“Every player has a role and for me, growing up, offense wasn’t a huge thing” he said. “I was always athletic so blocking shots, getting rebounds and defense [was] my game. I was always behind starting late but my offense is getting better. Attitude and effort, whatever I can do — dive on a loose ball, jump out of bounds for a loose ball, whatever I can do, I’m going to do that.”

Now, he and his teammates just want back on the floor. Their last game was Jan. 30, a 70-52 win against Loyola. Njoku had eight points on 4-of-6 shooting against the Greyhounds and added seven rebounds. Navy hopes to take the court Feb. 20-21 with two games at American.

The Mids had split two games with Army Jan. 23-24, a Sunday overtime loss snapping an impressive nine-game winning streak. They were without second-leading scorer John Carter Jr., out with a sprained ankle. He was back against Loyola, but he team is minus senior big man Luke Loehr, gone for the season with a torn ACL. A couple more Mids have missed time due to contact tracing in their dorm. And that just put more on Patriot League Player of the Year candidate Cam Davis and others like Njoku.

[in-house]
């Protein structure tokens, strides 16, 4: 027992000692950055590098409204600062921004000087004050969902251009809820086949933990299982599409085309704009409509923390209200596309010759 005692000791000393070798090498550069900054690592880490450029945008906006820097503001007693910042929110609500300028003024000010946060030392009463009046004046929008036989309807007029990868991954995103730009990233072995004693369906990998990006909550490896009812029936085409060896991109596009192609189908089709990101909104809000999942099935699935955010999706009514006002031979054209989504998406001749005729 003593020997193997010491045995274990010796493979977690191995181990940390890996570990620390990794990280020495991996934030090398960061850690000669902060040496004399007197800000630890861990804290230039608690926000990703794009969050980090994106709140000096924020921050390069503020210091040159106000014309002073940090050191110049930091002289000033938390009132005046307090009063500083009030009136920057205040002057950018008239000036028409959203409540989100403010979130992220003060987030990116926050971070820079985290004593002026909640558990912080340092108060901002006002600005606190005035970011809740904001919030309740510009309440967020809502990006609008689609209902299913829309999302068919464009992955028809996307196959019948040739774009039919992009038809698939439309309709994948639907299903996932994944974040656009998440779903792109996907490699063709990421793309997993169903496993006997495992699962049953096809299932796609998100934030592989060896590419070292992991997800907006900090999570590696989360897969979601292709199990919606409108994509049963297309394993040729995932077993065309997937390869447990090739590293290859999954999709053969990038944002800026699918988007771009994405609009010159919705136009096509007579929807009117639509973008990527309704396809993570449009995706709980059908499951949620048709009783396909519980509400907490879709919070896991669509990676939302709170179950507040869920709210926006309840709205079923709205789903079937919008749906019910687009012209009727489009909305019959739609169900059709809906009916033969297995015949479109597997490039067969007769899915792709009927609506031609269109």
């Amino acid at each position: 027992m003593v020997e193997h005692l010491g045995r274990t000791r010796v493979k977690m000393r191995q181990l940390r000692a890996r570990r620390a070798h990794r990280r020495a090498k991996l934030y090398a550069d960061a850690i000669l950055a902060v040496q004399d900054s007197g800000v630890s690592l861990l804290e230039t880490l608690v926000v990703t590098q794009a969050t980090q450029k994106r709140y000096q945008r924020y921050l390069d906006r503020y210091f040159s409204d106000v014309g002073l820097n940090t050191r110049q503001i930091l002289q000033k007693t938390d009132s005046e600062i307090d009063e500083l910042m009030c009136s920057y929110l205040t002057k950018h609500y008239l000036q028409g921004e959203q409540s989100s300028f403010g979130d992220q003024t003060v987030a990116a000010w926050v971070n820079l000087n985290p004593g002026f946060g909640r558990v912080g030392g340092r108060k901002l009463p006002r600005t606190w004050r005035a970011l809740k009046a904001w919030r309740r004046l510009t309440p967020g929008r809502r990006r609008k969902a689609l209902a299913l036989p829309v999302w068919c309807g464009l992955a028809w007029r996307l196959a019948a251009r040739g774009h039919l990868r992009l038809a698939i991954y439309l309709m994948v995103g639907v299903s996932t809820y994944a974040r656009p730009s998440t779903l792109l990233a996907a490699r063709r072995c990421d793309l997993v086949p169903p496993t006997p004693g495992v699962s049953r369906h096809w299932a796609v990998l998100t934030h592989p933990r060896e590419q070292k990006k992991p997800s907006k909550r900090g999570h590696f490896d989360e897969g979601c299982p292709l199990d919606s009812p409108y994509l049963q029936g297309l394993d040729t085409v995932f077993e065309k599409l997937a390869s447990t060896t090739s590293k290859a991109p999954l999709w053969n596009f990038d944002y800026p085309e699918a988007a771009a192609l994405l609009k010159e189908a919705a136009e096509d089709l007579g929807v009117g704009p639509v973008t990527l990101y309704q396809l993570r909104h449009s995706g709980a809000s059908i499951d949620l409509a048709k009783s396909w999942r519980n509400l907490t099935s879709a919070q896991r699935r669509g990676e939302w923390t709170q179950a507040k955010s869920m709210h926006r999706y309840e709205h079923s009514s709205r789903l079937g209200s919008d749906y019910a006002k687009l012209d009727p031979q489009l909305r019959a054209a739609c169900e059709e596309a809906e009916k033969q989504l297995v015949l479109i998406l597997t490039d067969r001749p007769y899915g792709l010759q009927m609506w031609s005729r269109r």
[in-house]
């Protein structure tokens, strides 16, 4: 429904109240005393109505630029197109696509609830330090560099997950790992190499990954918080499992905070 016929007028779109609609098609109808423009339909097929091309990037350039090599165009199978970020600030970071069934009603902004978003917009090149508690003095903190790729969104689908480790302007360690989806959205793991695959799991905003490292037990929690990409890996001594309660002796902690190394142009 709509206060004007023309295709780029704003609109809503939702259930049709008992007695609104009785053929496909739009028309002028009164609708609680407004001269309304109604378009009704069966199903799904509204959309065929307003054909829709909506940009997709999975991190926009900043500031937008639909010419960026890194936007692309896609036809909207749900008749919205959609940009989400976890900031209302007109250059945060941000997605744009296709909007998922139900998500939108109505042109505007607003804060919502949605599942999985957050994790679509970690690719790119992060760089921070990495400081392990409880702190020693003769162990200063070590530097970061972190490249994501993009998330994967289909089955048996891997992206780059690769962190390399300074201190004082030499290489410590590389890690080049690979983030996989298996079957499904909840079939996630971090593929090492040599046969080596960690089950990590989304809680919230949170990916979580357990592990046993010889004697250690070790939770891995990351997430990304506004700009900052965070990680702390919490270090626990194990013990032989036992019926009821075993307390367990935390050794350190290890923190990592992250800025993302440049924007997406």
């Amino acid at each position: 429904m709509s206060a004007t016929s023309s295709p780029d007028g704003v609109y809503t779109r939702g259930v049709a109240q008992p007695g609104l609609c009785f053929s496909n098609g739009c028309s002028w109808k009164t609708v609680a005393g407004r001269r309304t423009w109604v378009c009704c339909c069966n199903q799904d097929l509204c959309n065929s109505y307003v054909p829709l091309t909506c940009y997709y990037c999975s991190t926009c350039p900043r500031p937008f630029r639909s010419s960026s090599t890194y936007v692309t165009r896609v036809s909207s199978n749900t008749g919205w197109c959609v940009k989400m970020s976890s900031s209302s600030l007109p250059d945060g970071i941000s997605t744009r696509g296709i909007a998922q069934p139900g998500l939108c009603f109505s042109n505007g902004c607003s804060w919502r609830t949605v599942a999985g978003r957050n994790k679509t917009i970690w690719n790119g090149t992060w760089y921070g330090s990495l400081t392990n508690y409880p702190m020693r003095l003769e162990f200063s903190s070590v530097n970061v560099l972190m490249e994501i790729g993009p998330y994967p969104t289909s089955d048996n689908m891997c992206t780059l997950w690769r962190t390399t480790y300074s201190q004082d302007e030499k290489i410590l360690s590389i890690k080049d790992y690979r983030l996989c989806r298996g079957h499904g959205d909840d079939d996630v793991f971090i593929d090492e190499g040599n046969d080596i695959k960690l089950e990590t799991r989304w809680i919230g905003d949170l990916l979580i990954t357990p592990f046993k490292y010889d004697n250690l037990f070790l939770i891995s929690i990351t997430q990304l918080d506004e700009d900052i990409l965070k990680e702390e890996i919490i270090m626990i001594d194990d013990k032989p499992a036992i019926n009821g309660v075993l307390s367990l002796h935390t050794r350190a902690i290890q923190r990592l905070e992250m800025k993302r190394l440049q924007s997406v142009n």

“Coach D has told us all along the season would have its ups and downs and it’s really the team that is best prepared to handle that,” Njoku said. “Right now, we’ve been given a tough hand with some players out and not knowing what the future holds but it’s really that next-man-up attitude.”

Njoku was in double-figure scoring both games against Army because the team needed that from him. He equaled career highs with 13 points and seven rebounds Jan. 24. He had eight more points Jan. 30. Basically, Njoku does what’s asked of him, whatever he can to help the cause. That’s the way he’s wired.

He wants to continue that commitment to others long term. That’s why so many choose a service academy in the first place. He’s an English major there and plans to serve his five-year commitment as a Surface Warfare Officer. But then it’s medical school for Njoku, something that certainly has his parents beaming with pride.

Even through their heavy protective masks.

Photo Credit: Phil Hoffmann/Navy Athletics

Mike Ashley